New York Times op-ed: We’re Kidding Ourselves That Workers Perform Well From Home, by John Zavitsanos (J.D. 1987, Michigan; Co-Founder, Ahmad, Zavitsanos, Anaipakos, Alavi & Mensing, Houston):
This March, my partners and I paid special bonuses to all employees at my law firm in the heart of this city. Unlike at many other firms around the country, this $395,000 in bonuses — in addition to the $2.7 million in year-end bonuses — was not some apology or atonement for cutbacks stemming from the coronavirus economy. We wanted to reward all 90 of our employees for their record-breaking work in 2020: Our small, specialized, 28-year-old firm had its best year yet, and we did it mostly together.
Not Zoom together — real together.
In March 2020, a tidal wave of stay-at-home orders from local and state officials turned downtown Houston into the kind of a ghost town one might imagine when a hurricane is about to hit. We closed our office along with most other city businesses.
Advocates of the move hoped that working from home would not slow productivity significantly and could obviate the need for office space in the future. But in a remote-work setting, we never matched the team creativity and production we had taken for granted at our office. On Zoom, some people were distracted and anxious to leave meetings, but in person, they were engaged and animated — there was just no comparison.
While lawyers at other Houston law firms claimed to be happy with remote work, I believe it prevented us from performing at our sharpest. There is a cost to working at home that goes beyond depression, disconnectedness and failing to bathe regularly: It can drain morale and diminish collegiality.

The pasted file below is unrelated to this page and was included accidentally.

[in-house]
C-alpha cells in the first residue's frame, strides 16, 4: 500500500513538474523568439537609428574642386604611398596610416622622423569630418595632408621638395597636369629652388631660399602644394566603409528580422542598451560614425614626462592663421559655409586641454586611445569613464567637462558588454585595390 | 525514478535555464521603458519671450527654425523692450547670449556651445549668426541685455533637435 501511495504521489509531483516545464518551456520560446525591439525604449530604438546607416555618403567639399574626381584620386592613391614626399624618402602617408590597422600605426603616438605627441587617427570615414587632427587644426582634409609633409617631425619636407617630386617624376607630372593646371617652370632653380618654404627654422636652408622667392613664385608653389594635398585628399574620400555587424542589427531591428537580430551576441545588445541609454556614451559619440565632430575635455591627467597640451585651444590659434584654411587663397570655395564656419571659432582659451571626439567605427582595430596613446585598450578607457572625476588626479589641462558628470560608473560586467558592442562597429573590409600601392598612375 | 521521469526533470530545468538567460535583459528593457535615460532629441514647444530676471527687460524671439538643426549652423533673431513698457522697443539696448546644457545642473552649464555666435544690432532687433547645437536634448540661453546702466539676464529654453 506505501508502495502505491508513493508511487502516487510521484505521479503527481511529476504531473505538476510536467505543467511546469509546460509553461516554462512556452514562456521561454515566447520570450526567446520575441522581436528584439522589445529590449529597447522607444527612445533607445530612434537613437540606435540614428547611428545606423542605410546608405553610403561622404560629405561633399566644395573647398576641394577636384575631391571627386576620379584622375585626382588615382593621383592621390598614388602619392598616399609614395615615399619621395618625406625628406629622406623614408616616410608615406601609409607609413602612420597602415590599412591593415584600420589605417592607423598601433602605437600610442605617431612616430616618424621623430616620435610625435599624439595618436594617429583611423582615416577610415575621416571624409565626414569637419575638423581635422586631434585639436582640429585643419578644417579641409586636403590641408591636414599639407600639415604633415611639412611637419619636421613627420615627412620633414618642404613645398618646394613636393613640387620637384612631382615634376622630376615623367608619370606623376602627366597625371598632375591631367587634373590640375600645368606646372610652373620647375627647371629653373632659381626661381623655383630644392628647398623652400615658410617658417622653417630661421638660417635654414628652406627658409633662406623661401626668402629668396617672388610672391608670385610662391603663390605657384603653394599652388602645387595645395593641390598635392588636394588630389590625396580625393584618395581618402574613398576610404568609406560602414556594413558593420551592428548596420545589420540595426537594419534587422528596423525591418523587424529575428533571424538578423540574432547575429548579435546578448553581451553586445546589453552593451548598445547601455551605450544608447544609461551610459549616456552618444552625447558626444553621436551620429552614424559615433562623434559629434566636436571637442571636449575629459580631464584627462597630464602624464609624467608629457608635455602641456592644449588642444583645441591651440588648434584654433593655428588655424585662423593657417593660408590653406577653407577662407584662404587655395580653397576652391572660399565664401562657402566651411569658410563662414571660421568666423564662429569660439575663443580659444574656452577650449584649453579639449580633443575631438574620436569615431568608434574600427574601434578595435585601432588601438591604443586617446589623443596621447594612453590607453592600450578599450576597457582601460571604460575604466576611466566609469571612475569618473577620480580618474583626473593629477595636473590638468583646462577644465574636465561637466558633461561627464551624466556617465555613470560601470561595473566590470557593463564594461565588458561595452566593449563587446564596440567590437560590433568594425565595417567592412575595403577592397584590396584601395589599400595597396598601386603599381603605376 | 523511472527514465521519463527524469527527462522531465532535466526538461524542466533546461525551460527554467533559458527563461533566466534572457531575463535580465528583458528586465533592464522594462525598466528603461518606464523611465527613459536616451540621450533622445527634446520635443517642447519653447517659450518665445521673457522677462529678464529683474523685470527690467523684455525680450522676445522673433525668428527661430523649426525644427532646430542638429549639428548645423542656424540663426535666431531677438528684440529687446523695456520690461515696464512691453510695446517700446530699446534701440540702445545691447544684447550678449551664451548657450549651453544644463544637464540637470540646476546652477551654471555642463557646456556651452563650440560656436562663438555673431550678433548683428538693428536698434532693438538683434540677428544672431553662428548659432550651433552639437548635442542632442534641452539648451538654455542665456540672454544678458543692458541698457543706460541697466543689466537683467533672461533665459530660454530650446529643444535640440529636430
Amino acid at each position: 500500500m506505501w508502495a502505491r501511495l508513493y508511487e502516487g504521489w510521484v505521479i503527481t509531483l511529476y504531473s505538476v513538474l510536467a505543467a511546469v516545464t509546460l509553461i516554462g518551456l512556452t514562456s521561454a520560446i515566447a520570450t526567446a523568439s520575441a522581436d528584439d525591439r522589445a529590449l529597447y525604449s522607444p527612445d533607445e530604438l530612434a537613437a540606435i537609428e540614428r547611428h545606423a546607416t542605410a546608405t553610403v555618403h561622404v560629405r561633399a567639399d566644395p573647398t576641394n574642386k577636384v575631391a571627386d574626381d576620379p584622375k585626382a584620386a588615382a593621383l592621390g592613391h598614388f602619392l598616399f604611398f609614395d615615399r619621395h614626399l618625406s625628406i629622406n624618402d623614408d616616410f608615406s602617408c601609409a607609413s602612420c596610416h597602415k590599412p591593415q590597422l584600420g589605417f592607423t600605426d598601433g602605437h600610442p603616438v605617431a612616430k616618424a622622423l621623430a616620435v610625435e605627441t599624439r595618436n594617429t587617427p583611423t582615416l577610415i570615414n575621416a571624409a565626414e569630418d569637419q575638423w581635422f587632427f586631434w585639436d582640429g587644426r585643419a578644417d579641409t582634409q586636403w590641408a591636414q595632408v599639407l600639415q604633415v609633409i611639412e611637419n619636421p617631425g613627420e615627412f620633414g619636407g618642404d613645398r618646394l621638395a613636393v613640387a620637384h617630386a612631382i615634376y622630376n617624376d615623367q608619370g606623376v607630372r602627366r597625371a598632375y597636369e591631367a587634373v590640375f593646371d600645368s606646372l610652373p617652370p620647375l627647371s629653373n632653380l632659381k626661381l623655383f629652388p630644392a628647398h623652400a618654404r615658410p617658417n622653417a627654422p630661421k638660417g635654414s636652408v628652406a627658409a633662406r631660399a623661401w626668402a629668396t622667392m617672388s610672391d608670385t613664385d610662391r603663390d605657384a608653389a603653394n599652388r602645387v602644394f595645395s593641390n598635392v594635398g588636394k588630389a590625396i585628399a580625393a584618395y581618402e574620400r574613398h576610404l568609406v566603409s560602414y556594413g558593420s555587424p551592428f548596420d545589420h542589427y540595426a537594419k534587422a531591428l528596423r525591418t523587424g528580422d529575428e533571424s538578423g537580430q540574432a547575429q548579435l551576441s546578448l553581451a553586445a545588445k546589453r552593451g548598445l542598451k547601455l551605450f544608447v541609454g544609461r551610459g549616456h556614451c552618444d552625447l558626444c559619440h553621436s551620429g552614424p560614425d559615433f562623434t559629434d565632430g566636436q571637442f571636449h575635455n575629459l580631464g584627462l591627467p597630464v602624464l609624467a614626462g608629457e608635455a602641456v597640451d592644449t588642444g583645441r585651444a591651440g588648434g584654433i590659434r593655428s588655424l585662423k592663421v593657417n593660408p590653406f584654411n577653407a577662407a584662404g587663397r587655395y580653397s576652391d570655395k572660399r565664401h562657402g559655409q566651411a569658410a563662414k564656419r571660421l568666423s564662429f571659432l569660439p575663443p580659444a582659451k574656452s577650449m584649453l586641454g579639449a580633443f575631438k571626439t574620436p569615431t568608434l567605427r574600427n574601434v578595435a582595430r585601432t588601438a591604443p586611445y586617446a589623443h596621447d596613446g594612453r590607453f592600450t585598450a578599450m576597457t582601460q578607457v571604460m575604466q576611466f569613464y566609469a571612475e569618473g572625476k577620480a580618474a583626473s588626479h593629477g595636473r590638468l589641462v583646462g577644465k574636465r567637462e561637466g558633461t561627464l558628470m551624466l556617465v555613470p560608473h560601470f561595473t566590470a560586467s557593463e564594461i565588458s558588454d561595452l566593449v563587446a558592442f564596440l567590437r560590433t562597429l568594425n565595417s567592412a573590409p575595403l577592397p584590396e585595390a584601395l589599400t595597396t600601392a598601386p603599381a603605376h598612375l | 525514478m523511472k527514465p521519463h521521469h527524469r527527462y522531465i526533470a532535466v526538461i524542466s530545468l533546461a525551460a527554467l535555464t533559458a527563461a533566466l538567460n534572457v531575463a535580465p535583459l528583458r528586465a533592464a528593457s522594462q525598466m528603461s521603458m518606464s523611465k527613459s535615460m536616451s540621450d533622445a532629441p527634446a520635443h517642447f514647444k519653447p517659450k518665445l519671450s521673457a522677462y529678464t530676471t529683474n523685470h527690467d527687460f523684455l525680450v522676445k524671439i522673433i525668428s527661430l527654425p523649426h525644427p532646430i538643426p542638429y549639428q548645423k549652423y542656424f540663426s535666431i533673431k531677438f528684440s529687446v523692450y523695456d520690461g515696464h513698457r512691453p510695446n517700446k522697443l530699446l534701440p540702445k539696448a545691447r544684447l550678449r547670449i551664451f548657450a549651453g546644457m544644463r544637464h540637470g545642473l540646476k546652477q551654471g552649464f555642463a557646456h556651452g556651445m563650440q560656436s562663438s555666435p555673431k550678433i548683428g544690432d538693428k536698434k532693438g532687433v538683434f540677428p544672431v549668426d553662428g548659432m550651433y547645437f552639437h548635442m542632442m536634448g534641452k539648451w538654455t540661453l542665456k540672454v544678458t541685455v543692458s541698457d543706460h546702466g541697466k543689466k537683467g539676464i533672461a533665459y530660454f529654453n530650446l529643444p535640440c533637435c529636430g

So after about five weeks, we reopened our office. Some of our lawyers had, in fact, already been coming in. Many of our clients — a group that includes a collection of Fortune 500 companies in energy, health care and tech — jealously applauded our decision in private conversations with us. But they feared being second-guessed by stockholders and worried about problems that could arise from reopening offices. Other law firms, big and small, kept their offices shut and instituted pay cuts, furloughs and layoffs. Some remain closed. ...
I think the decision to reopen paid off. In 2020 our revenue grew by 39 percent, but not because we cut costs like so many businesses around the country that posted strong years. In 2020, we never cut staff members or salaries. We instituted no furloughs or layoffs. Instead, we hired eight new lawyers and picked up 75 clients in 2020. ...
As the year wore on, it became clear to me that ambitious lawyers at firms like ours simply couldn’t thrive in a virtual setting. ... Once vaccines became available, we issued a vaccine mandate. Our lawyers were on board. Other lawyers — especially those at competing firms — said they were envious.
(Hat Tip: Jason Jarvis)